Highlights of the week of Jan. 24 to 30 include purchase of LaVere Redfield silver dollar hoard, the last Bowers & Ruddy auction being conducted, release of Roosevelt dimes and the opening of the Moffatt & Co. Assay Office.
Numismatic events this week include:
1717, New Hampshire inaugurates policy of lending bills of public credit for 20 years at 5 percent; 1848, James Wilson Marshall and Peter L. Wimmer discover gold at Sutter’s lumber mill under construction on American River in California; 1862, New York Times reports $40 million in demand notes have been issued, with $500,000 additional issued daily; 2006, online customer deluge for new Bureau of Engraving and Printing products crashes computer system.
1830, New York American reports medalist C.C. Wright has commenced series of medals honoring George Washington; 1913, Agnes Baldwin Brett’s tenure as curator of the American Numismatic Society ends; 1983, Bowers & Ruddy holds last numismatic auction; 2000, Fred Lake holds his 50th numismatic literature auction.
1837, first ordinary meeting of Numismatic Society of London held; 1878, to relieve coin shortage in San Francisco, Carson City Mint sends six unused Trade dollar obverse dies to San Francisco Mint; 1894, San Francisco Mint exhibit opens at California Midwinter International Exposition; 1976, A-Mark Coin Co. purchases 411,000 coin LaVere Redfield silver dollar hoard for $7.3 million in cash.
1817, Cincinnati Branch of Second Bank of the United States established; 1862, Confederate Congress establishes assay office at former New Orleans Mint; 1986, Wayne Miller silver dollar collection auction begins; 1996, Remy Bourne auctions the numismatic library of author and former Coin World staffer, Courtney L. Coffing.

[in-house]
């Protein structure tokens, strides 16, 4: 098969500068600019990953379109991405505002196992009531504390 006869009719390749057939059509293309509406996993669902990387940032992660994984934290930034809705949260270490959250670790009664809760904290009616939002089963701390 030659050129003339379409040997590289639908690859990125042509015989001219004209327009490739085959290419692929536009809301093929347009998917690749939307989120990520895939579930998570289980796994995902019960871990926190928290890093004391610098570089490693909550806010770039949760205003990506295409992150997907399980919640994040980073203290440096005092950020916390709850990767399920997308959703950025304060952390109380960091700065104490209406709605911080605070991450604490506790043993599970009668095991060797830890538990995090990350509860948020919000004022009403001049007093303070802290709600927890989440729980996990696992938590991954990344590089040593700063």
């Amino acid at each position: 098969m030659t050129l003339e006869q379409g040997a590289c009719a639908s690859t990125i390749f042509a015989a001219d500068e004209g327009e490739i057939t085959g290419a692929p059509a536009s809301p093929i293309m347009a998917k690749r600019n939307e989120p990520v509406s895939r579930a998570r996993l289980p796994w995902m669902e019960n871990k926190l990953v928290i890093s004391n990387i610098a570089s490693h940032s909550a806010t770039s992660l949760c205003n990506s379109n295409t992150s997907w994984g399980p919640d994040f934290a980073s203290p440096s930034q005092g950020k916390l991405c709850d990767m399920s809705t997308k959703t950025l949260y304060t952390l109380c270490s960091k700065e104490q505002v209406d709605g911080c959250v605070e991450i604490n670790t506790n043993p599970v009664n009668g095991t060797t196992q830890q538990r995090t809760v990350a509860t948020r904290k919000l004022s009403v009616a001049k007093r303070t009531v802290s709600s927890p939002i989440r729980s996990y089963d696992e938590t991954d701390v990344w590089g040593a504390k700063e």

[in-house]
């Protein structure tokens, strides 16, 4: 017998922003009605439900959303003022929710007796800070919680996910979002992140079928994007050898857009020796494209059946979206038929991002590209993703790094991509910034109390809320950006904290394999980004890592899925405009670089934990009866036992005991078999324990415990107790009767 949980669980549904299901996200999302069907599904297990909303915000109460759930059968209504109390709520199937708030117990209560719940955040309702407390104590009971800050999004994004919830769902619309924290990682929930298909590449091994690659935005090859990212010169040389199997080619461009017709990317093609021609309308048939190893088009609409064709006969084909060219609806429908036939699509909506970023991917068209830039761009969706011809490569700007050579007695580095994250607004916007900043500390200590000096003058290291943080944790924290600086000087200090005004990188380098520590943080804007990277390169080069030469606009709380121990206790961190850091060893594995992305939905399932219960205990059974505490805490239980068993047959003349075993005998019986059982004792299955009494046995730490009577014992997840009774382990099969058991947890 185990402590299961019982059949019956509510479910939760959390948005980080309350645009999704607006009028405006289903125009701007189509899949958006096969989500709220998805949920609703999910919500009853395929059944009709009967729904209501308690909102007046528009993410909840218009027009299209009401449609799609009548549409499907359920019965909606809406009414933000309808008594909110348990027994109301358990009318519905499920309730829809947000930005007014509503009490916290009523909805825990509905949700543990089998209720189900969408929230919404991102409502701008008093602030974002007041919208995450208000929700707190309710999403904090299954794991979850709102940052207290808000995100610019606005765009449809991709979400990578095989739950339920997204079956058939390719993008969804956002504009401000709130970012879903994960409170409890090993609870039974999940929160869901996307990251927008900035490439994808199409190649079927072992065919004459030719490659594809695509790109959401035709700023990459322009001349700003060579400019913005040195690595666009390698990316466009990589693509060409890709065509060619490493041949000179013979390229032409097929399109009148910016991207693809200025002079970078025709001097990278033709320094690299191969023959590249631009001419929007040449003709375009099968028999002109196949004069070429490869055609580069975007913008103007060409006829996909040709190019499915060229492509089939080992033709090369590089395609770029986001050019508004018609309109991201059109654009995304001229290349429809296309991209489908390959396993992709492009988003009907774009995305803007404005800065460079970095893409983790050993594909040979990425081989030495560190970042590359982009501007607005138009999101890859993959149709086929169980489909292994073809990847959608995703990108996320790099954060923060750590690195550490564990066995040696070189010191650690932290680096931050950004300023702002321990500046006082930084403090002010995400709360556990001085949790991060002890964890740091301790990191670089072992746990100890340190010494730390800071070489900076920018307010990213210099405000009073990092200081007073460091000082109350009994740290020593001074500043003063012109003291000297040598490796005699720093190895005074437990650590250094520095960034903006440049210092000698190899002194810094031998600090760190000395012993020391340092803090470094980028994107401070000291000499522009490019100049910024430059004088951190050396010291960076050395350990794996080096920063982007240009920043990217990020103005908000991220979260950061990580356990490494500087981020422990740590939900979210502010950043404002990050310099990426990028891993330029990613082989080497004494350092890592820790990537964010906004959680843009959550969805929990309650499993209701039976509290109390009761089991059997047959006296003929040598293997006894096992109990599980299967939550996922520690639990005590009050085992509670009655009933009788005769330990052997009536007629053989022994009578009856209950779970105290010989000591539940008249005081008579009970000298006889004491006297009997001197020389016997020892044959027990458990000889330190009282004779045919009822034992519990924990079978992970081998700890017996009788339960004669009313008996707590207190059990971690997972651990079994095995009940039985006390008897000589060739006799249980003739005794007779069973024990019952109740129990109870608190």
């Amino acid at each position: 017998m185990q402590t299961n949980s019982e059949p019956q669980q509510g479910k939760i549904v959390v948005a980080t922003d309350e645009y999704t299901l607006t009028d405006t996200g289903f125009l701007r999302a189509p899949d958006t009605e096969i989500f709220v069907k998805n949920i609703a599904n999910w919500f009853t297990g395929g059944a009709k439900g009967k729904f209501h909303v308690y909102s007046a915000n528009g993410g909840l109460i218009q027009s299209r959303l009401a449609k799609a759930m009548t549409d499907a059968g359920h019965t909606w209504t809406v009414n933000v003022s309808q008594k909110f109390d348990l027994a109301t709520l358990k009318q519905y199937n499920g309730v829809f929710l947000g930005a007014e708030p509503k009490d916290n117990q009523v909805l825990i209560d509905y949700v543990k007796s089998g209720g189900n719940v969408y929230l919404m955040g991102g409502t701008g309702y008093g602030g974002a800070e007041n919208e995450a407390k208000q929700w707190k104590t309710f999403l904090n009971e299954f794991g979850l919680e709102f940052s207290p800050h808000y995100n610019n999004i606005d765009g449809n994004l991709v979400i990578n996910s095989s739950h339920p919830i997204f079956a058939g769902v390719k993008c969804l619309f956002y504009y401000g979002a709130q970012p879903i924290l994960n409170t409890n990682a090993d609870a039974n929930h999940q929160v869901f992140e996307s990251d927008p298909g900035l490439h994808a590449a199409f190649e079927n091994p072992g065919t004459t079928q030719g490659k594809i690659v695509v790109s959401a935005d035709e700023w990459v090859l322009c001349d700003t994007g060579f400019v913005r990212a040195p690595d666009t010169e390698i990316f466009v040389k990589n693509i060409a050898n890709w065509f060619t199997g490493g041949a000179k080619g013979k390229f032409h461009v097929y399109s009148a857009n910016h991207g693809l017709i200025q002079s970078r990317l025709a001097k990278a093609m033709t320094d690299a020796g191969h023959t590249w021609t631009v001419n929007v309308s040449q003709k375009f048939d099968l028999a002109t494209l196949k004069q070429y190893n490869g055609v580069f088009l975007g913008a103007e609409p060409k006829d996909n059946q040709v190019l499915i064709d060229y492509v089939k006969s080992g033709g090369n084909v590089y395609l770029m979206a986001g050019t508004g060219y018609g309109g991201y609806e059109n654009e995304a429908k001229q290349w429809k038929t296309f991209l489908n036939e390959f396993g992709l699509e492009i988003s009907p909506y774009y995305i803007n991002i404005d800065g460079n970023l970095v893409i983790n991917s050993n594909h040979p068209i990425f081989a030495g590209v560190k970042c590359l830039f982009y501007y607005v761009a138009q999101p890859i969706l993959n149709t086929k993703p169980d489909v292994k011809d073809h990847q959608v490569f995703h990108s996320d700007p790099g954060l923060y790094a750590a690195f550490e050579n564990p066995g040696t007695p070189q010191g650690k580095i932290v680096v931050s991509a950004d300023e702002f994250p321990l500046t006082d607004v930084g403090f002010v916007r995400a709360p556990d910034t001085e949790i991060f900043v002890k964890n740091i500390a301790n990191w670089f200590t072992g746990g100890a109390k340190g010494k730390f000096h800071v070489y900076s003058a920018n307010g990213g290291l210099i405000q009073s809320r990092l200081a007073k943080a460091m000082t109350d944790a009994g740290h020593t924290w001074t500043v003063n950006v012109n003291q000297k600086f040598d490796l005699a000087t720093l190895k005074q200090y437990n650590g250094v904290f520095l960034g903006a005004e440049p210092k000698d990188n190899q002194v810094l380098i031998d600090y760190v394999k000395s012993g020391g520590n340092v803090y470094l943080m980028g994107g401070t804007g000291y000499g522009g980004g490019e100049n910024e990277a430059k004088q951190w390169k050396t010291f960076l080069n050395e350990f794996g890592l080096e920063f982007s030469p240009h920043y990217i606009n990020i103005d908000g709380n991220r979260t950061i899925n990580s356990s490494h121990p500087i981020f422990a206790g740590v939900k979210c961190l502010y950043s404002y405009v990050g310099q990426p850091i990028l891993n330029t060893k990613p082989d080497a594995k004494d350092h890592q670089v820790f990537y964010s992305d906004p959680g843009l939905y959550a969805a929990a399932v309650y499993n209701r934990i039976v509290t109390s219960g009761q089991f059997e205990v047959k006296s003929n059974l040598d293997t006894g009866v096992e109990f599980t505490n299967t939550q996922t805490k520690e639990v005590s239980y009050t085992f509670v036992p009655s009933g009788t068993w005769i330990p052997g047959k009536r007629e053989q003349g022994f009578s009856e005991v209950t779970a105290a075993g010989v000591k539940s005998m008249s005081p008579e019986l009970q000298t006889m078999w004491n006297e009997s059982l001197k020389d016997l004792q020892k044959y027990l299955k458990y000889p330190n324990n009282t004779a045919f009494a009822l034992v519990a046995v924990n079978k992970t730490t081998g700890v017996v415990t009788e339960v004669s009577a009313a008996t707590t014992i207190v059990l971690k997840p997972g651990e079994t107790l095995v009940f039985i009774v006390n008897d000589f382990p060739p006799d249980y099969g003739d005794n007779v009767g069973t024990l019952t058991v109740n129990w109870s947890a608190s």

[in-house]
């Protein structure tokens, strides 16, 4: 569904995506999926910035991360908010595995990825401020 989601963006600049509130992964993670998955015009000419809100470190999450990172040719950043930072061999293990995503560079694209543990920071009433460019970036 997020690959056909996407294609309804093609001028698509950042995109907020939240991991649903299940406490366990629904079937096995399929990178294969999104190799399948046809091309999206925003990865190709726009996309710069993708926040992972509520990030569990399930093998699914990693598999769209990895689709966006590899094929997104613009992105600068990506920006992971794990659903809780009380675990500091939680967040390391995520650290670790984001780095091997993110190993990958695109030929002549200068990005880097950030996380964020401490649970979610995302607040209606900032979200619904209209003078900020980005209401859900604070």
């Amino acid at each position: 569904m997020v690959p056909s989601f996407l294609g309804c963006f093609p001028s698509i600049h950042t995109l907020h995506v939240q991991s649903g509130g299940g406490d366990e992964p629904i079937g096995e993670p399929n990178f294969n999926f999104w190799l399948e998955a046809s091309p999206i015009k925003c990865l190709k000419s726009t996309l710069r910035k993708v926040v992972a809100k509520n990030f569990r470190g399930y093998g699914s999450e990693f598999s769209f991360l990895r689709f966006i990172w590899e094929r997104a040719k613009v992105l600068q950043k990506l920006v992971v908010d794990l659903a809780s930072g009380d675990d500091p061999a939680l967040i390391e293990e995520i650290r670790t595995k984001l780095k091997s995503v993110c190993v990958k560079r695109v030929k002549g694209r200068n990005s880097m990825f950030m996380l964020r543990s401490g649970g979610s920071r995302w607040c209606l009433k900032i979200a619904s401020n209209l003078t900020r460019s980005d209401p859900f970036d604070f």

1794, Nova Scotia Gazette & Weekly Chronicle reports the French are breaking into graves and sending copper coffins to the mint for coinage; 1837, Briscoe v. Bank of Kentucky is argued before the Supreme Court, addressing the constitutionality of a state-owned and operated bank to issue notes to circulate as currency; 1851, state of California abolishes its assay office; 1871, Old Spanish Trail commemorative half dollar sculptor Edmund J. Senn is born.
1793, Secretary of State Thomas Jefferson conveys Henry Voight’s commission as first chief coiner of U.S. Mint; 1824, William Kneass appointed Mint engraver; 1851, Moffatt & Co. announces opening of U.S. Assay Office at San Francisco; 1968, revised Treasury seal becomes official with Treasury Order No. 212, signed by Secretary Henry H. Fowler.
1850, private coiner Scovill Manufacturing Co. incorporates to consolidate various activities; 1922, Peace dollars released to circulation; 1934, Gold Reserve Act (31 U.S. Code 440-445) passes title to Federal Reserve of all gold collected; 1946, release of first Roosevelt dimes to public on anniversary of Franklin Delano Roosevelt’s birth; 1986, Kagin’s auction of VanCleave large cent collection notable as first complete offering of large cents by Sheldon number (Penny Whimsy by William H. Sheldon).
My favorite is recalling collecting Peace dollars from circulation.
Fred Reed has been a collector and writer for many years. If you have additions or comments, you can reach him at www.fredwritesright.com or P.O. Box 118162, Carrollton, TX 75011-8162 and include a self-addressed, stamped envelope.